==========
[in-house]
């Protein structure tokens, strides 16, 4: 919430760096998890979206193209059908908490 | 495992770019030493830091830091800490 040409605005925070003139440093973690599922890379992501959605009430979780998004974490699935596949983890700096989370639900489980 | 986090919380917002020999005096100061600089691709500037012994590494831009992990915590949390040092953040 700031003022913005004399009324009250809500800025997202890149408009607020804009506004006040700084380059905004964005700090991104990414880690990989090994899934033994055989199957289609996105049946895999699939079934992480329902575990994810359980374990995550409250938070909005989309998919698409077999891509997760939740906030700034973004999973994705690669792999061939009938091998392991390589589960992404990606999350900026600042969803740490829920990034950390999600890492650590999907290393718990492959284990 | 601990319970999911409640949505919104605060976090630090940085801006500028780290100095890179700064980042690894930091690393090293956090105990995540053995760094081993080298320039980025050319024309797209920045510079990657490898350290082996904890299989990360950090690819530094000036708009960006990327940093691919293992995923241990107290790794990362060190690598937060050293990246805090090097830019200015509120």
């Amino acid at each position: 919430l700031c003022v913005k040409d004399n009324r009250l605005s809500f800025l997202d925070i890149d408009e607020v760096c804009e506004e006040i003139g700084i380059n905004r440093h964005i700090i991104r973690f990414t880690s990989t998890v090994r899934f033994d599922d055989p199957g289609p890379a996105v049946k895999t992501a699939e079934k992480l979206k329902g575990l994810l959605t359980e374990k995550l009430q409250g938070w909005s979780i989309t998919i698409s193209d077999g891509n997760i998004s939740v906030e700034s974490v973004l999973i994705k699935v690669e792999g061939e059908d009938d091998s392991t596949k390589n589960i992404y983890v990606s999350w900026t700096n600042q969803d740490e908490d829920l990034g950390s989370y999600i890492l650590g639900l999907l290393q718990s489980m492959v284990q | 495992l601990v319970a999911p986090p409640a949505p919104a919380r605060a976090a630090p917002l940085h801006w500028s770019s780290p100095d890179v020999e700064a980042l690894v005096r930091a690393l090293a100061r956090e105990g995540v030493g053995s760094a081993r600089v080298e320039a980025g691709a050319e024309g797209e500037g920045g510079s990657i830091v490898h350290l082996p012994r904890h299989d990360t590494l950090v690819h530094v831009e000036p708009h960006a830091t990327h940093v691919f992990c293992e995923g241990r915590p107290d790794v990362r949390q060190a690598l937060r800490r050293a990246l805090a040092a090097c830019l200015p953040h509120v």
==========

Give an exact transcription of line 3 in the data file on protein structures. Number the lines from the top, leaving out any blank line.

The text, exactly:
């Amino acid at each position: 919430l700031c003022v913005k040409d004399n009324r009250l605005s809500f800025l997202d925070i890149d408009e607020v760096c804009e506004e006040i003139g700084i380059n905004r440093h964005i700090i991104r973690f990414t880690s990989t998890v090994r899934f033994d599922d055989p199957g289609p890379a996105v049946k895999t992501a699939e079934k992480l979206k329902g575990l994810l959605t359980e374990k995550l009430q409250g938070w909005s979780i989309t998919i698409s193209d077999g891509n997760i998004s939740v906030e700034s974490v973004l999973i994705k699935v690669e792999g061939e059908d009938d091998s392991t596949k390589n589960i992404y983890v990606s999350w900026t700096n600042q969803d740490e908490d829920l990034g950390s989370y999600i890492l650590g639900l999907l290393q718990s489980m492959v284990q | 495992l601990v319970a999911p986090p409640a949505p919104a919380r605060a976090a630090p917002l940085h801006w500028s770019s780290p100095d890179v020999e700064a980042l690894v005096r930091a690393l090293a100061r956090e105990g995540v030493g053995s760094a081993r600089v080298e320039a980025g691709a050319e024309g797209e500037g920045g510079s990657i830091v490898h350290l082996p012994r904890h299989d990360t590494l950090v690819h530094v831009e000036p708009h960006a830091t990327h940093v691919f992990c293992e995923g241990r915590p107290d790794v990362r949390q060190a690598l937060r800490r050293a990246l805090a040092a090097c830019l200015p953040h509120v």